Ponting: No longer part of Australia’s ODI plans

Ponting: No longer part of Australia’s ODI plans

Ex-Australia skipper Ricky Ponting accepts that he’s likely played his last limited-overs international but has vowed to continue in the test match arena.

By (AP)

Published: Tue 21 Feb 2012, 11:34 AM

Last updated: Tue 7 Apr 2015, 11:41 AM

The 37-year-old Ponting held a news conference Tuesday, the morning after he was dropped from Australia’s limited-overs squad for the ongoing tri-series against India and Sri Lanka.

A two-time World Cup-winning captain, he was dropped after a string of five consecutive single-digit scores — the worst sequence in a 375-game ODI career that stretches back to 1995 and includes five World Cup campaigns.

He didn’t specifically say he’d retired, but conceded chief selector John Inverarity had made it clear he was no longer part of their plans for the ODI squad as they build for the 2015 World Cup.

‘I don’t expect to be recalled into the one-day side,’ Ponting said. Inverarity, ‘made it pretty clear to me yesterday that he doesn’t expect for me to be playing one-day cricket again, so that’s where it is for me.

‘It would have to take four or five guys to go down in one game in Hobart on Friday for me to be even considered again, but I don’t think I’ll ever be considered and that’s the way I’m approaching it. That sits comfortably with me.’

Ponting’s immediate aim is selection for the three-test series in the West Indies in April, and he’s still hoping to be in contention for the 2013 Ashes series in England.

‘Now that international one-day cricket’s not there, what I have left is test match cricket and I’ll make sure that I’m as well-prepared as possible to play every game and make the most of every opportunity that I get,’ he said. ‘The passion for international cricket for me has not died or changed one little bit.’

Ponting quit as Australia captain after the World Cup quarterfinal loss to India last March but has remained in the ODI and test squads as a specialist batsman and still is one of the leading fielders in the country. He stopped playing Twenty20 cricket in 2009.

Critics and retired cricketers including Steve Waugh, his predecessor as captain, have suggested Ponting should quit while he’s on top. Ponting said he hadn’t spoken to any of the retired teammates from his era or others about retirement because he’s not ready for it.

‘It’s not about defying anybody. It’s about being the best that I can be and winning games of cricket for Australia,’ he said. ‘I think criticism is always going to come your way as an international player, everyone understands that and accepts that.’

‘I’ve never been too big for criticism and I guess over the last few years I’ve copped a little bit but I’ve always copped it on the chin and tried to make myself a lot better as a result.’

Ponting played his last ODI on Sunday, needing 13 balls to get off the mark and scoring a scratchy 7 from 26 balls as he deputized for injured Michael Clarke as captain in the 110-run win over World Cup champion India at Brisbane.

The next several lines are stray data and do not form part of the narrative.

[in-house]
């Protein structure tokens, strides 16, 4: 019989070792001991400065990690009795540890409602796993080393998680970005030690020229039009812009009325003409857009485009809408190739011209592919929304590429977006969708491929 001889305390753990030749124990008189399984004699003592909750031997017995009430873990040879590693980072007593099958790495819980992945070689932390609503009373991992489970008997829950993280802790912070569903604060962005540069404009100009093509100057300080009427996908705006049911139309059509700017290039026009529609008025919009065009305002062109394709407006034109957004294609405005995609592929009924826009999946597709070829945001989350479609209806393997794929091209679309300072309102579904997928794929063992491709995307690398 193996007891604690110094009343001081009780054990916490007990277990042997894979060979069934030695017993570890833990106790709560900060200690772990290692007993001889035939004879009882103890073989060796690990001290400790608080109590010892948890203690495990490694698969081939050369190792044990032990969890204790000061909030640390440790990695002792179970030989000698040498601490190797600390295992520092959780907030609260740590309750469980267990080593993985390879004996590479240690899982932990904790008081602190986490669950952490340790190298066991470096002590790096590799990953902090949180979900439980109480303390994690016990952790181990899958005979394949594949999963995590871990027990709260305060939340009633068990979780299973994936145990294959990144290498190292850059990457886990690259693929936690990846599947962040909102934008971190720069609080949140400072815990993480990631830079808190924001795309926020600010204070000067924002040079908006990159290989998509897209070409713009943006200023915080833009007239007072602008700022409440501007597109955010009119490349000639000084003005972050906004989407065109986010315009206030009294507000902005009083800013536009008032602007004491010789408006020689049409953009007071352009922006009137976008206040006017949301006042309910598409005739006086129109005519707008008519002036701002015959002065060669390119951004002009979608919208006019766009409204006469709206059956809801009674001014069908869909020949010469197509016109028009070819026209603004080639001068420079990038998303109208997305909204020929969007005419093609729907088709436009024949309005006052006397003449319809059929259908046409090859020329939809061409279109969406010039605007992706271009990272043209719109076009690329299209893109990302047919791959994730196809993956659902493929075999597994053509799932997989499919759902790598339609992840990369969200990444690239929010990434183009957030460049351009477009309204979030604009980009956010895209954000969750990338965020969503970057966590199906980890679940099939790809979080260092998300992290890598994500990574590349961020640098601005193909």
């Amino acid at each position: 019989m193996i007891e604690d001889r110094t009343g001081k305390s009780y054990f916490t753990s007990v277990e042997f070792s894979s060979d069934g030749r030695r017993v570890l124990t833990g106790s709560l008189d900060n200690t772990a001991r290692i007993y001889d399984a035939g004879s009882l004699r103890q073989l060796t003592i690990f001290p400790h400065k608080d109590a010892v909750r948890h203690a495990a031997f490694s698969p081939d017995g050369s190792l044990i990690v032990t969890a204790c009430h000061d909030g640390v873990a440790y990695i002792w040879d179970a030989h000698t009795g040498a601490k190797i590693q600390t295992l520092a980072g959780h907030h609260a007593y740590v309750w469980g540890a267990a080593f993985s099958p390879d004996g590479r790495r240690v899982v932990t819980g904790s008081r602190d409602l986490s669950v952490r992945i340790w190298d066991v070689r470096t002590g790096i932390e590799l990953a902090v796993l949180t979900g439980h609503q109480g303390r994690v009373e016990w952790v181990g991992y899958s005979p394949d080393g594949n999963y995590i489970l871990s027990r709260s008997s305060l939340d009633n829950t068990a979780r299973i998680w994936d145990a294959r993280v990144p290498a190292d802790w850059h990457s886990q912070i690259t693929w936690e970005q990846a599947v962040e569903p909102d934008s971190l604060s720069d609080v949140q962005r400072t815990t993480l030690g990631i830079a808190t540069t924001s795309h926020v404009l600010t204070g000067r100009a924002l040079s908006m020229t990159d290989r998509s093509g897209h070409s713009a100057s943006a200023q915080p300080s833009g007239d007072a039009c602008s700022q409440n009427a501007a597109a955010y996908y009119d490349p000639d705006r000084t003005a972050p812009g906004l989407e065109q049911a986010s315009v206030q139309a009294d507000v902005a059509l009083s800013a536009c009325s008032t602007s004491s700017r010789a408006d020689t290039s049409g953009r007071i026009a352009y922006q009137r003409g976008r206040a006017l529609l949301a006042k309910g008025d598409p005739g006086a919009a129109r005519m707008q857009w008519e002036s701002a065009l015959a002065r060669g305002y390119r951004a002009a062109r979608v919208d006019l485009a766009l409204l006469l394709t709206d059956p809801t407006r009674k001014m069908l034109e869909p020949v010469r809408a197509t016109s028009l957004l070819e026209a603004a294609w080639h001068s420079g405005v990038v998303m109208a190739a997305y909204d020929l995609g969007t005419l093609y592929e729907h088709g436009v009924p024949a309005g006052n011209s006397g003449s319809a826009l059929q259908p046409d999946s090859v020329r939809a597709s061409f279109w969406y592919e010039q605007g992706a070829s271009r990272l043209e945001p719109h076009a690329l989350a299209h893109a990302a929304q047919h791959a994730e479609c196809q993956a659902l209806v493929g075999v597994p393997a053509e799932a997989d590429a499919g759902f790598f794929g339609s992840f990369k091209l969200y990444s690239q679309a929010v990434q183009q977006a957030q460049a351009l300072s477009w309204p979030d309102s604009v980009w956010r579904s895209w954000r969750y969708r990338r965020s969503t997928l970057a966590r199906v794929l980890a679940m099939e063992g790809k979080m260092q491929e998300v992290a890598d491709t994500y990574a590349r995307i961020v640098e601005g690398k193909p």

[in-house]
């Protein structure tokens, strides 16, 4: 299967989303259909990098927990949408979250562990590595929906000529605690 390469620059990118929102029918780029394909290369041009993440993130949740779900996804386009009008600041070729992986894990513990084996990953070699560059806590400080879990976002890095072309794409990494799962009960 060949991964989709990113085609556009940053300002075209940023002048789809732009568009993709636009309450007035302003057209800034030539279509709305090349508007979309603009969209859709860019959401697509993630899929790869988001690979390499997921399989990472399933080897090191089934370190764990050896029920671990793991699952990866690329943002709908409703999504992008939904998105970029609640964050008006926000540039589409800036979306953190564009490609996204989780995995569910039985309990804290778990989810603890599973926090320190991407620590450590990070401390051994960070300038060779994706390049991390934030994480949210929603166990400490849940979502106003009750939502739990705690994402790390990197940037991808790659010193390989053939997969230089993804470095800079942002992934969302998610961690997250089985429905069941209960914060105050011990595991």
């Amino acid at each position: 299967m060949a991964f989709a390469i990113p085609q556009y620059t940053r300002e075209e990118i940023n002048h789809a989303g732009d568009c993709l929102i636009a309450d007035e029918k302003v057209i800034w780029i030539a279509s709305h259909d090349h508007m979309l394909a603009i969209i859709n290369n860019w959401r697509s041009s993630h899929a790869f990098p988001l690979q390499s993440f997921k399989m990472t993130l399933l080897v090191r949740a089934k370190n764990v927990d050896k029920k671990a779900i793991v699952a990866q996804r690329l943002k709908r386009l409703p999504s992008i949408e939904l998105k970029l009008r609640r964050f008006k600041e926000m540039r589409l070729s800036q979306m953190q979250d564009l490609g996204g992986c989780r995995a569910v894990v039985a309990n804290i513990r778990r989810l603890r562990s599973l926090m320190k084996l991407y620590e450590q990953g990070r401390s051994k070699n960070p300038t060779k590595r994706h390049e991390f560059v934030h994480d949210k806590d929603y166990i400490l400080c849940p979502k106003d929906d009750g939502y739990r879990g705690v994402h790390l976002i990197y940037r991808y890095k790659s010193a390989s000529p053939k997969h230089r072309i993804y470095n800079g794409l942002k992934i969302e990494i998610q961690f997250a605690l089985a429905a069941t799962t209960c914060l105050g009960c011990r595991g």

After that match, he said he wanted to bat his way into form, as he had done in the test arena this summer after criticism of his form and his continued selection in the Australian XI. He scored a double-century, a century and three half centuries and averaged 108 in the four-test sweep of India to silence his critics.

‘I got a lot of satisfaction out of this summer because I proved to myself and I proved to my teammates that I can (still) win games for Australia,’ he said. He has scored 13,200 runs in 162 tests at 53.44 and was the second-highest scorer in the last series against India behind only Clarke.

Ponting said that form didn’t transfer into the one-day arena, but he was confident he could revive his batting for the West Indies series. He plans to play domestic cricket for Tasmania to stay in shape.

Ponting said he wasn’t given any indication before Monday that he was surplus to Australia’s ODI requirements, but understood the selectors had to make a tough choice and wasn’t bitter about it.

‘From my point of view, of course I still felt there was still room in the team for me, but at the end of the day if I’d made runs, I’d have stayed in the team,’ he said. ‘When you don’t make runs in five consecutive games, you understand that there’s an opportunity there for selectors to leave you out.’

Cricket Australia chief executive James Sutherland said the selectors had to make decisions ‘without fear or favour that is in the best interest of Australian cricket.’

‘They’ve made that decision. Not everyone will agree with that but they’ve made that decision and that’s their job to do that,’ Sutherland said before paying tribute to Ponting’s standing in the 50-over format. As captain, Ponting had more ODI victories than anyone.

‘I think his career is incomparable in one-day cricket: five World Cups, four finals, three championships and two as captain, plus all the runs and special feats in the field,’ he said. ‘I just can’t think of a player that has made a greater contribution and been a better one-day cricketer, particularly in the big moments.’

Ponting won three World Cups, leading Australia to the titles in 2003 and 2007. He scored 13,704 runs at 42.03 in ODIs. He still considers his imperious 140 in the 2003 final against India at Johannesburg as one of the highlights of his cricket career.

Ponting’s run tally, which includes 82 ODI 50s and 30 centuries, is the best at limited-overs international by an Australian and is second only all-time to India’s Sachin Tendulkar.

Australia plays Sri Lanka on Friday in Hobart, Ponting’s home state, and then India in Sydney on Sunday. Australia leads the competition with 14 points, four clear of India and seven ahead of Sri Lanka. India was playing Sri Lanka on Tuesday.

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